Our study has clearly demonstrated behavioral improvements when the ability to access NSPs increases in China. In addition, NSPs have been shown to be highly cost-effective in both international [37-40] and Chinese settings [41]. Full scale roll-out of NSPs should be implemented as a major component of harm reduction strategies nationwide. However, continued law enforcement and mandatory detoxification remain as major barriers to the necessary program scale-up and may even counteract the benefits of NSPs [11,42]. Ongoing police crackdowns, arrests and confinement substantially discourage IDUs from contacting peer health educators and accessing NSP sites. In comparison, in places where police are supportive of NSPs, coverage of the programs quickly increased and risk behaviors decreased [43]. Without effective cooperation between legislation, law enforcement and health policy sectors, NSPs are unlikely to reach a sufficient proportion of IDUs to make a significant impact on China’s HIV epidemic.

Competing interests

The authors declare that they have no competing interests.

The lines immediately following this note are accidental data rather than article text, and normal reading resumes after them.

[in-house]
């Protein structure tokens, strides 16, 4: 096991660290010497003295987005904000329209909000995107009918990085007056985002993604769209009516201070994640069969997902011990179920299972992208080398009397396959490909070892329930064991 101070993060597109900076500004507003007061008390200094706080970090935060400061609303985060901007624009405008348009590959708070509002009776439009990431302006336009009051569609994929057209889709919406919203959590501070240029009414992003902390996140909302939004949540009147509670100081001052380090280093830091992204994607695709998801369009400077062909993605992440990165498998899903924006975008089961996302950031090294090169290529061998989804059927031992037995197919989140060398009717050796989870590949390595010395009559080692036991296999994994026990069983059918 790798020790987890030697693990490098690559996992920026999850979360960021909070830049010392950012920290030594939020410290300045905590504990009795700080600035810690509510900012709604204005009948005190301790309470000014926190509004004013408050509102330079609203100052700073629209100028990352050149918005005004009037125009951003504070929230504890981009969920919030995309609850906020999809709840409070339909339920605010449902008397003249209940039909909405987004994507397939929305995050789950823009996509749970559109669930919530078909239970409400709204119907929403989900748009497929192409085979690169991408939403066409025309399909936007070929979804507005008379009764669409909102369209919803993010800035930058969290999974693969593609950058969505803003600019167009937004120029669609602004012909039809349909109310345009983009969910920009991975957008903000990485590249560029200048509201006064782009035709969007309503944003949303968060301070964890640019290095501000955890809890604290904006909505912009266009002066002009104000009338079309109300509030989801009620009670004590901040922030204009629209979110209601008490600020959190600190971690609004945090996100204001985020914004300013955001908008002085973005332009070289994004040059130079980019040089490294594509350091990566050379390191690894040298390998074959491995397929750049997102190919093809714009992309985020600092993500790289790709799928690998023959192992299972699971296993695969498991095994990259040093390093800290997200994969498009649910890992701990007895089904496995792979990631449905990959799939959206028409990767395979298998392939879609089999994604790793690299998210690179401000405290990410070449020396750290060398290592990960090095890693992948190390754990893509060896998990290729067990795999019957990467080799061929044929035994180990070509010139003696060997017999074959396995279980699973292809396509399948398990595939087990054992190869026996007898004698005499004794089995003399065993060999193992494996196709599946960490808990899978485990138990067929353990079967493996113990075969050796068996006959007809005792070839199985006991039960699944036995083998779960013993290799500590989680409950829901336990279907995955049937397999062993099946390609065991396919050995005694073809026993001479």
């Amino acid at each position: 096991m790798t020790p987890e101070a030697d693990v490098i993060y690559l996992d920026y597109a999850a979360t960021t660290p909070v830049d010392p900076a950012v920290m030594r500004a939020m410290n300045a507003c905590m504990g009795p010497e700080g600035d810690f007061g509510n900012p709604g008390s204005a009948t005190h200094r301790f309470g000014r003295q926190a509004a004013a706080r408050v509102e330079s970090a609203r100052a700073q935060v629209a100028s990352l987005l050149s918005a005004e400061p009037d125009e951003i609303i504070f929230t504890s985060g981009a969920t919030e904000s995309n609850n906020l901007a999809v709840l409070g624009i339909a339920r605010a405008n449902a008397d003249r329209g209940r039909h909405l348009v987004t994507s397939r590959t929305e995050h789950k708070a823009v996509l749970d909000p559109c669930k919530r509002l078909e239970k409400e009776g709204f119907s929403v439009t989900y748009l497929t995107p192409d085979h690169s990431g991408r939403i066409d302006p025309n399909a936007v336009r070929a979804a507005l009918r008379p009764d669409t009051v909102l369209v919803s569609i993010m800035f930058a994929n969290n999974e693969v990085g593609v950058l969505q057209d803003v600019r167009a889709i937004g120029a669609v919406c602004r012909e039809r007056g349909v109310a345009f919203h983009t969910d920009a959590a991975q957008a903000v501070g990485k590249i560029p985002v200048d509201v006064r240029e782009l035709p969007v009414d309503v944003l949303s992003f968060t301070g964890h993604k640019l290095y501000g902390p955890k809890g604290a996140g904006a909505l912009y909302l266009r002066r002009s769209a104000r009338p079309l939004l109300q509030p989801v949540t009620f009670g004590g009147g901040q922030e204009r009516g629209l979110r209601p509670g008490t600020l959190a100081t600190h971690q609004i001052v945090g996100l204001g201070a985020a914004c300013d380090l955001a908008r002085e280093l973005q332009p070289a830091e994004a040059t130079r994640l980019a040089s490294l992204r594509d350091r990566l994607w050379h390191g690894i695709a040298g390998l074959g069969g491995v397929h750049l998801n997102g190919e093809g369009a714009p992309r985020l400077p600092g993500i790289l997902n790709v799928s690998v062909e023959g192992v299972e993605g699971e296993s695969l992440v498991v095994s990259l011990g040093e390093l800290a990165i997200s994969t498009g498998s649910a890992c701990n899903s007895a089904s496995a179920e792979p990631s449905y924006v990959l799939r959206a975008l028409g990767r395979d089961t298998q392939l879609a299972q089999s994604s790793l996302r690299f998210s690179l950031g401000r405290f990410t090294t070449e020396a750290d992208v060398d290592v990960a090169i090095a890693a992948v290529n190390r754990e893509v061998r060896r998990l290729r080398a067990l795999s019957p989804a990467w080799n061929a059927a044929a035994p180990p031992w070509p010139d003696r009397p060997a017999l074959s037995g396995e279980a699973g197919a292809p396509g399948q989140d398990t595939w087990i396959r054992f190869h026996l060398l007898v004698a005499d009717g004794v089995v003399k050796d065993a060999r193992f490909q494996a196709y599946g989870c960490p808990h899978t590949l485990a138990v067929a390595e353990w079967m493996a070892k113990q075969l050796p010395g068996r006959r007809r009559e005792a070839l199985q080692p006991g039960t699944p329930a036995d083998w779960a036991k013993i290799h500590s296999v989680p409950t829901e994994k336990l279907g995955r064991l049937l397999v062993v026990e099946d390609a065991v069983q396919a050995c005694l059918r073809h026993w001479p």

Authors’ contributions

EPFC and LZ performed data analyses and wrote the Method and Result sections of the manuscript. XC, JZ1, JSZ conducted the field study and data collection. JZ2 and JJ participated in study design. LZ and XC wrote the manuscript. DPW assisted with data analyses and was responsible for the supervision of the project. All authors read and approved the final version of the manuscript.

Funding source

The study was supported by the following grants: the Australian Government Department of Health and Ageing, the University of New South Wales, the Endeavour Research Fellowship (Award ID: 2744_2012), the World Bank Global HIV/AIDS Program, and the Australian Research Council (Grant No.: FT0991990); Vice-Chancellor Fellowship, University of New South Wales, 2009–2012.